Upskilling 29 million people in cloud computing skills for free by 2025
In December 2020 AWS committed to investing hundreds of millions of dollars to provide free cloud computing skills training for 29 million people by 2025 – reaching people from all walks of life and all levels of knowledge, in more than 200 countries. Since 2020, we’ve already helped over six million people gain cloud skills globally.
To help prepare the UK’s future-ready workforce and address the growing need for digitally skilled talent, we launched AWS Skill Builder, a new digital learning experience that allows anyone with an internet connection and a desire to learn to easily access over 500 free, on-demand courses in 16 different languages.
Other AWS skills initiative available in the UK include: AWS re/Start, which prepares learners from unemployed and underemployed populations for entry-level careers in the cloud – at no cost to the learner. First launched in the UK, the programme has gone global, and we are more than tripling the number of cities where AWS re/Start is available—from 25 cities in 12 countries in 2020 to 95 cities in 38 countries by the end of 2021.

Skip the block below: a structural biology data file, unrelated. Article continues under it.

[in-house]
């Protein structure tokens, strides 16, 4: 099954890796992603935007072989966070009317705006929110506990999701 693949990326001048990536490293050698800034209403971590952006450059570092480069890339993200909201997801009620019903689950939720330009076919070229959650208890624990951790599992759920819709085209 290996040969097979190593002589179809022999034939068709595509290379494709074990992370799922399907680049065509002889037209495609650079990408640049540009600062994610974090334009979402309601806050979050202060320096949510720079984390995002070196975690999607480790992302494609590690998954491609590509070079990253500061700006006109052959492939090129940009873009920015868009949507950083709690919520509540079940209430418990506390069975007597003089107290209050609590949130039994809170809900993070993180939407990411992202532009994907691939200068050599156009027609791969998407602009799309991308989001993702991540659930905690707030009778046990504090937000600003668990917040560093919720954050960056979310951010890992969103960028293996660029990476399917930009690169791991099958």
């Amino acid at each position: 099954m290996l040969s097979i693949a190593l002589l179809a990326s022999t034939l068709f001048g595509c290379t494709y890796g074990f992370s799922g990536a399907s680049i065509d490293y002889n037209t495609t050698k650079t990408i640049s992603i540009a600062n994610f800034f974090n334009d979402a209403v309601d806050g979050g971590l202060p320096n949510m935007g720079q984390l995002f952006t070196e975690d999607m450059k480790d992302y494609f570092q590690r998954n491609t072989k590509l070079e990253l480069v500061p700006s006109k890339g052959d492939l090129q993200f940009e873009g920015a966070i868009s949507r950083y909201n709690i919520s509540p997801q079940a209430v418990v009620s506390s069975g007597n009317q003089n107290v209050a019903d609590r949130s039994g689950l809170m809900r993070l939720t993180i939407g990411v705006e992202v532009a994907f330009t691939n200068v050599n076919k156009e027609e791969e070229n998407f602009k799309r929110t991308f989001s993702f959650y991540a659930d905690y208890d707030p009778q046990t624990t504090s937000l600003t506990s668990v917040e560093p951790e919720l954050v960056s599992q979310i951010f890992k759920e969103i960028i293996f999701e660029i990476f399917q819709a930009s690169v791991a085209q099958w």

Other AWS skills and training programmes include AWS Academy, which provides higher education institutions with free, ready-to-teach cloud computing curricula that prepares students to pursue industry-recognised AWS Certifications and in-demand cloud jobs, and AWS Educate, which provides learners with online, self-paced cloud learning resources at no cost.
Read the full AWS Global Digital Skills Study.